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Why Your Design Works or Some Laws in Gestalt Psychology

Over the last few weeks I've tried to learn up on being a better designer, combing through texts and other written material. Before I'd just take from different sources of inspiration for my designs that operated in the same space or had a similar sort of branding to what I was making/designing. With the help an inner eye towards what is good v. bad, I'd gotten away with not reeaally knowing why one design works or doesn't.

Obviously there's gotta be some rational reason why, some sort of harmony of elements or what have you. What I'd stumbled upon in trying to understand better was come upon the mouthful that is Gestalt Psychology. Just so I don't lose you, this is some fancy term that examines why it is some things in a design work, and why others won't. I won't get into the details, but if you've ever wondered why a movie makes sense to us -- because really a movie is just a series of still photos shown one after the other at a specific speed or frames per second -- then you've done some Gestalt Psychology.

Or behold these trippy guys:


Why is it you see a lightbulb here? There isn't really a lightbulb there. Just a lightbulb stem and a hand. Yet there's something implied or more to the image than just the hand and the bulb stem.

Or how about this one:

Dalmatian Walking

This is a gif of a dog walking. But is it really? They could just be dots moving in such a way to infer or trick us into thinking that a Dalmatian is walking smoothly.

Gestalt is important for design because it tries to understand how someone makes sense of the world and the appearance. We can use it to better unify elements that are meant to be similar or infer something larger than the sum of its parts. Lucky for us, we have some nice laws to examine design in a way to visually communicate our ideas better.

Number 1: Is It Two Faces or Just a Vase?

This is typically the first principle of Gestalt that people will go over and it goes by the name of "Figure-Ground." Essentially this the concept of separating an object in the foreground from something in the background.

An illustration of this is with the classic two faces or vase illusion:

Two faces or vase

What's going on here is that there's a strange play on your eyes. When you see a vase, it stands out as an object emerging out of the picture, or emerging out of the ground of the black backdrop. Hence figure, vase, and ground, black background. While when you see two faces, the reverse is the case. The faces form the figure sitting on top of the white background.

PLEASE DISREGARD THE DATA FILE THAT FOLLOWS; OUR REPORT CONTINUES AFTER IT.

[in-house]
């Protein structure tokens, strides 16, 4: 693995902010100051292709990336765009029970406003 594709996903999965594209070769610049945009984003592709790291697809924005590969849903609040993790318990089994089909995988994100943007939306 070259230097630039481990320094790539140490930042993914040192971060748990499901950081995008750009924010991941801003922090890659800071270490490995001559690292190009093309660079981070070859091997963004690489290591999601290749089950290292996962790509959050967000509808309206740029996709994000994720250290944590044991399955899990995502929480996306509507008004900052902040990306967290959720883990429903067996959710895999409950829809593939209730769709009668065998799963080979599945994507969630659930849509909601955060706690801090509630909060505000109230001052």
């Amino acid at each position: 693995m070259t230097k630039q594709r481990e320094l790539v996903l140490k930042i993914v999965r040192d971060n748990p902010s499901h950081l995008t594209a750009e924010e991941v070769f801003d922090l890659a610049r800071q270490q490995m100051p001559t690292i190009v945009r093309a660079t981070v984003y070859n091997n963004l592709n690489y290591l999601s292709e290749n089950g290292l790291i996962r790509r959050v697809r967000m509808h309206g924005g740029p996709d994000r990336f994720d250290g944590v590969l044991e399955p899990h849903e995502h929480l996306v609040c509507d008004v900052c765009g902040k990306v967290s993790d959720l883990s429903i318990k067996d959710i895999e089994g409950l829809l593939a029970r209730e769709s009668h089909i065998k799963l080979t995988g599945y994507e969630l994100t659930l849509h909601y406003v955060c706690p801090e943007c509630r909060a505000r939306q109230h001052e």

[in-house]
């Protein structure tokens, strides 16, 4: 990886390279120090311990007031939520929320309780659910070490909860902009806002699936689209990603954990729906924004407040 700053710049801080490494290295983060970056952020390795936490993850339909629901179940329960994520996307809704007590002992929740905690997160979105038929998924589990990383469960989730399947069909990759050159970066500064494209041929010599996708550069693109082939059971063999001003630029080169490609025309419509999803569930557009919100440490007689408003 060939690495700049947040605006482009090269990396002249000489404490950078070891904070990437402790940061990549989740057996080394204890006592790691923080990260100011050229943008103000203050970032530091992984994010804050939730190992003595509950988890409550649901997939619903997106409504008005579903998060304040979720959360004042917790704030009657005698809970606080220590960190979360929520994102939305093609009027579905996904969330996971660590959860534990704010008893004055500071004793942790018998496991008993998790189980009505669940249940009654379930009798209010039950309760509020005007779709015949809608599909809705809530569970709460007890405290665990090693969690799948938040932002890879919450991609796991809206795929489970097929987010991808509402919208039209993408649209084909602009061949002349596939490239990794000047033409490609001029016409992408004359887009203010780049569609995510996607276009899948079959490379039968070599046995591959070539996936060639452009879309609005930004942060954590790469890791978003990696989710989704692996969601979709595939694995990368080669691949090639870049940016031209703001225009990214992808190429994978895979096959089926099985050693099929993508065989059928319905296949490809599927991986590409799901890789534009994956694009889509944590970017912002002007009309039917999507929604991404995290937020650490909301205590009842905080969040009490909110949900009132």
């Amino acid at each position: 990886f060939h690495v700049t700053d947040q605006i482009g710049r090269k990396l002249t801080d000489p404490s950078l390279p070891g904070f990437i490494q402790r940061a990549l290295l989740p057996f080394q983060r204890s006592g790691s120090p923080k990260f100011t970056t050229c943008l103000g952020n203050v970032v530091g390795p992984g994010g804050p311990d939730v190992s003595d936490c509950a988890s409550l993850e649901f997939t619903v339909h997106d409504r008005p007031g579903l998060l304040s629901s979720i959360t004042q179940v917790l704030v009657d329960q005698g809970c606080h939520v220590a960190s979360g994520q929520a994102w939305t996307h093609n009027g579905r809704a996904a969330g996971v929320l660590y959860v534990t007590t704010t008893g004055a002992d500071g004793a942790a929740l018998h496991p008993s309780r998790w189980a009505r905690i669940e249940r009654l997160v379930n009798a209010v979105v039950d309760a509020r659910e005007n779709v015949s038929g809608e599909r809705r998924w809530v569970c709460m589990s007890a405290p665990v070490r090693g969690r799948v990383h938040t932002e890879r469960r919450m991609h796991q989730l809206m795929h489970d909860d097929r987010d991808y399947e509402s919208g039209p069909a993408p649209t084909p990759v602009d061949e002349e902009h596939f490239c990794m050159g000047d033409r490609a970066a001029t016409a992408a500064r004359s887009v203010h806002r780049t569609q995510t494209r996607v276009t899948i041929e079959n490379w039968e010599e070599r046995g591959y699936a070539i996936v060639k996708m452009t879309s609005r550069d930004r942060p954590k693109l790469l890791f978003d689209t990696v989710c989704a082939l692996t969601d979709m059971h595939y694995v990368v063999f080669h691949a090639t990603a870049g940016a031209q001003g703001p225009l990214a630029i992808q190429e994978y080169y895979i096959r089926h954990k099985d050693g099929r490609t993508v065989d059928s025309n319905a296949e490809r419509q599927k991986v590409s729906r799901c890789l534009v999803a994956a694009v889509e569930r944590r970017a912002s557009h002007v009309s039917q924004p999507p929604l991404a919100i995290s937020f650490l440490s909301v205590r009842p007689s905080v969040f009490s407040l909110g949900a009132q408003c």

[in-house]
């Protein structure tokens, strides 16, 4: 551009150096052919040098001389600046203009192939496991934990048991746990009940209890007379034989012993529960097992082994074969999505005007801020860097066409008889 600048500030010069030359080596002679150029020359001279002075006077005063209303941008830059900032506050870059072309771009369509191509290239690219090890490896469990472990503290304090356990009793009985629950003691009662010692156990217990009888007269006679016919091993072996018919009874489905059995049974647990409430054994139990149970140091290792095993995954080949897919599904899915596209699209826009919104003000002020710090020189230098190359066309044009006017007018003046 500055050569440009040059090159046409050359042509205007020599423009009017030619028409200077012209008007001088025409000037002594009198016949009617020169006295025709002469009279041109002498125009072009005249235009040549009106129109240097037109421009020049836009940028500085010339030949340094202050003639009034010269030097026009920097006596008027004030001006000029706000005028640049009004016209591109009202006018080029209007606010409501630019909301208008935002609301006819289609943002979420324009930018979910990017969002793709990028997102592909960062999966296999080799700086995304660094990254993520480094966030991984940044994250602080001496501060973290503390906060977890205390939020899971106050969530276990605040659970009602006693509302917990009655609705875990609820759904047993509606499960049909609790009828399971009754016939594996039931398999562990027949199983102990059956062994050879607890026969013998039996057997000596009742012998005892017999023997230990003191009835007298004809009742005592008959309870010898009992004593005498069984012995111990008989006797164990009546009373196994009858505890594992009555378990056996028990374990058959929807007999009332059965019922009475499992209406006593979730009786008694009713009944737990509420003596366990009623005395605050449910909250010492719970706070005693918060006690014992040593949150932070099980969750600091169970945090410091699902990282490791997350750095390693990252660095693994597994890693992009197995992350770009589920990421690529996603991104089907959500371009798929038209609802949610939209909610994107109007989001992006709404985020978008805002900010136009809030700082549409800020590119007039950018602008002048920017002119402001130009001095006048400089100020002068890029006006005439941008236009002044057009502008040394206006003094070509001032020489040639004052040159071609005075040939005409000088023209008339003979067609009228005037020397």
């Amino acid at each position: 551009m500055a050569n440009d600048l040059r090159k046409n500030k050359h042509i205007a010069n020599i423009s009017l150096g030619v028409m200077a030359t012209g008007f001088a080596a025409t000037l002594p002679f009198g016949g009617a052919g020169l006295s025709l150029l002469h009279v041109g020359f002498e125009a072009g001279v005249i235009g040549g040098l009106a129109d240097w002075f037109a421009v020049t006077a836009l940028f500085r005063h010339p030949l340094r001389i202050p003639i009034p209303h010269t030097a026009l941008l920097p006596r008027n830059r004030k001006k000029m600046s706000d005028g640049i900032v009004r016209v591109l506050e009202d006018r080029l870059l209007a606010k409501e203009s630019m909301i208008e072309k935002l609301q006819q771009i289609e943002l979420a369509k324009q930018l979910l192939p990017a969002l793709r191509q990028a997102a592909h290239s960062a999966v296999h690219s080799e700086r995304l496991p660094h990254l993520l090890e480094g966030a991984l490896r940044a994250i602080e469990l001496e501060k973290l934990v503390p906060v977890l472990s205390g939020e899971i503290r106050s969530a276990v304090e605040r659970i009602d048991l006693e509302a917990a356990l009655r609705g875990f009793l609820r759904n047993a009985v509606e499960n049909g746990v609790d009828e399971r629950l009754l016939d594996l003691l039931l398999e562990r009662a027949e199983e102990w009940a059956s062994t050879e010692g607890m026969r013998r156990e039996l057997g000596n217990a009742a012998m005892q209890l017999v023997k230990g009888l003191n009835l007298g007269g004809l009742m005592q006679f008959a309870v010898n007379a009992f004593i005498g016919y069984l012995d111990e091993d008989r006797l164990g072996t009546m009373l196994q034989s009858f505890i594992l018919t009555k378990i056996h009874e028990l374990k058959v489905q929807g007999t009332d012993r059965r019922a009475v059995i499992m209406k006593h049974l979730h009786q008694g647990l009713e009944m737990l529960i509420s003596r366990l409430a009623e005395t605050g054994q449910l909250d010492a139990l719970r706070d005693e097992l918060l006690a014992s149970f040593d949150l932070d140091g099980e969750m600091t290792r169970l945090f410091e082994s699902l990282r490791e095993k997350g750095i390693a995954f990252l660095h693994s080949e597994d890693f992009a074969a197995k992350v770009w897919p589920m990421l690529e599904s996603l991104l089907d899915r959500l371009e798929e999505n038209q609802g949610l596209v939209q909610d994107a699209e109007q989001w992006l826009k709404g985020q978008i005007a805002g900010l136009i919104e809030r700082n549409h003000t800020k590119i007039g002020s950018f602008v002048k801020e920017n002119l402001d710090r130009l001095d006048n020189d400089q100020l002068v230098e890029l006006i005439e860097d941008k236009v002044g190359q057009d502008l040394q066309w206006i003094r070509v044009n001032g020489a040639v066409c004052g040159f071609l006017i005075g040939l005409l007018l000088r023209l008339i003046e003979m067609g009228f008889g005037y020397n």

Think about this in terms of contrast. If we have a hero section for a landing page, and there's little contrast between text and the background, then we won't have a clear figure-ground relationship. Contrast will pop off the page so that users can more easily identify what is the necessary item on the page. It will seem like it's reaching off the page.

Number 2: Similarity

This one seems to be pretty straightforward. We'll draw meaning from objects with similar characteristics. Objects that share color, size, or shape will be grouped together more so than other objects. Kinda obvious right? Well, it is and it isn't. Using this law is important to stimulate a design to be more consistent. Why does a larger element in a nav bar look off? Well it simply just doesn't fit in with the rest. But getting very clear on what elements are similar and which aren't means you'll be able to better guide a user.

Styling all links similarly means a user can glide through a site. You could even disrupt that style with something to draw attention to that element. Harnessing an understanding of similarity can be crucial and is one of those concepts that are so deceptively deep.

Number 3: Grouping

Grouping is similar, so to speak, as similarity but focuses on the actual distance between elements. Placing elements together creates a balance between those elements. We'll draw meaning and significance from physical closeness of objects. Contrarily, bringing objects farther away from one another mirrors a feeling difference as well.

Having a grid of components that are ordered and close to one another means that they relate to each other that much more. Again, sort of obvious but illustrating a deeper truth that explains why grouped information feels right.

Knowing this means we can better make decisions about what characteristics should be grouped together for objects. We design a page with an intention and this can trickle down into how we use grouping to have the user make sense of the objects we put in front of them.

We still have three more to go, but so as to not bore you too much I'll stop off here. Be sure to check back for a continuation of Gestalt and why it makes your design make sense.

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